The title of the Canadian national anthem has never seemed as apt as it does now. But rather than the admiration and awe that the “O” is meant to inspire, Canadians and the rest of the world are more likely to utter “Oh, Canada” whilst shaking their heads in disapproval.
2011 will not be remembered as a shining year in Canada’s national history. Among the things we might like to forget we could file: New crime legislation based on principles that have no evidence in favour of their efficacy. A northern community to whom federal and provincial government denied aid until the spotlight of the international media was too embarrassing to endure. The proposal of not one, but two oil pipelines through some of the little remaining pristine wilderness on Earth. The continued development of the Alberta tar sands in the face of emissions targets that call for the discontinuation of fossil fuels in the coming decades. And, most recently, the distinction of being the first nation in the world to formally withdraw from the Kyoto protocol.
The dawn of a new year brings the potential to right the wrongs of the past and proceed into the future with hope and improved knowledge, but from where I stand it is much easier to feel dread. Although movements like the Arab Spring and Occupy have come to symbolize diminishing apathy on the part of the average person, the average Canadian still refuses to acknowledge the lack of foresight currently being demonstrated by his/her elected officials. This is evident in the election of a Conservative majority government that, in living up to its campaign promises, will likely set the Canadian environmental movement back a decade or more.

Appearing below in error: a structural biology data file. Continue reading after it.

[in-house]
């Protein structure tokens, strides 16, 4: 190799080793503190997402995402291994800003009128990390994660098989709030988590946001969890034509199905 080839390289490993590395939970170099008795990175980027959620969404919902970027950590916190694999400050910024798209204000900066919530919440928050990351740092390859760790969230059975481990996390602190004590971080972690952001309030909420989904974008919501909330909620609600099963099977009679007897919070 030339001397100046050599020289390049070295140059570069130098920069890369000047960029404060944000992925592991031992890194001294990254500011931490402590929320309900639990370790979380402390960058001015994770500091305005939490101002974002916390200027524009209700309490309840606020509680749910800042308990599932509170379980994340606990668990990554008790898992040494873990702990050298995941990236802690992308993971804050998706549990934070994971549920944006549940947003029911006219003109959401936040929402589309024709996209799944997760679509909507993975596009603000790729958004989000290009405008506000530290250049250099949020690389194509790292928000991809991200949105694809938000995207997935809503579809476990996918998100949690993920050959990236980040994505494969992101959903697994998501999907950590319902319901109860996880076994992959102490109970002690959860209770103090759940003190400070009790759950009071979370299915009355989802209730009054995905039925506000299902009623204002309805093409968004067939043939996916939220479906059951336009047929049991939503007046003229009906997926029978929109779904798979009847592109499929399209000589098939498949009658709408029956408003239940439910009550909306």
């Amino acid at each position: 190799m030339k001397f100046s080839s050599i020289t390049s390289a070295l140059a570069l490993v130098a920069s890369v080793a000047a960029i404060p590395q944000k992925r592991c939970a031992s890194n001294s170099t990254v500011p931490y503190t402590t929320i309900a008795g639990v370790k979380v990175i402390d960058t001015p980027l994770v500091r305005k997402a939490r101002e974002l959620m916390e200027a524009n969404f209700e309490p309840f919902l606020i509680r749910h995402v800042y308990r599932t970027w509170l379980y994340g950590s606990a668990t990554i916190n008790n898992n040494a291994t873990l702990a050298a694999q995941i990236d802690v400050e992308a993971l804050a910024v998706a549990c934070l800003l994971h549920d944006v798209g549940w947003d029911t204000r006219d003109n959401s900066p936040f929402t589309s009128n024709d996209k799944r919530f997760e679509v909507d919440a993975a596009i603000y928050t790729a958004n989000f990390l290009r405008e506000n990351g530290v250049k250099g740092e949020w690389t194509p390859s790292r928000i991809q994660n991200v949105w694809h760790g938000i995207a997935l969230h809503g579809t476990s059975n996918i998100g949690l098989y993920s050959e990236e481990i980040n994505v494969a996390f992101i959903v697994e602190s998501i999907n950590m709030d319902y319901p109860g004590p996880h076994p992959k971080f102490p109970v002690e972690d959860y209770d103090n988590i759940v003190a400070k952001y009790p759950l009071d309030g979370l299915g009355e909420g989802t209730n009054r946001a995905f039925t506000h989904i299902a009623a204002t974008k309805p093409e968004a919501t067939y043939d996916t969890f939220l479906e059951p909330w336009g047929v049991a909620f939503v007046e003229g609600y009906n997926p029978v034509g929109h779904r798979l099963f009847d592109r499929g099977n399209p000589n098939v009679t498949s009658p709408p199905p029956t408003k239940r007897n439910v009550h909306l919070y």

While the future direction of the country remains unclear, the question becomes what should we as citizens do as our country’s reputation is continually derailed? It seems that, at least for the next few years, we are left to accept the fate of our electoral choice. In the face of this, though, we must continue to voice environmental concerns. As discouraging as things currently are, the night is often darkest just before the dawn. I have faith that information and environmentally responsible action will continue to spread. I just hope that it is enough to offset the current direction of Canadian politics.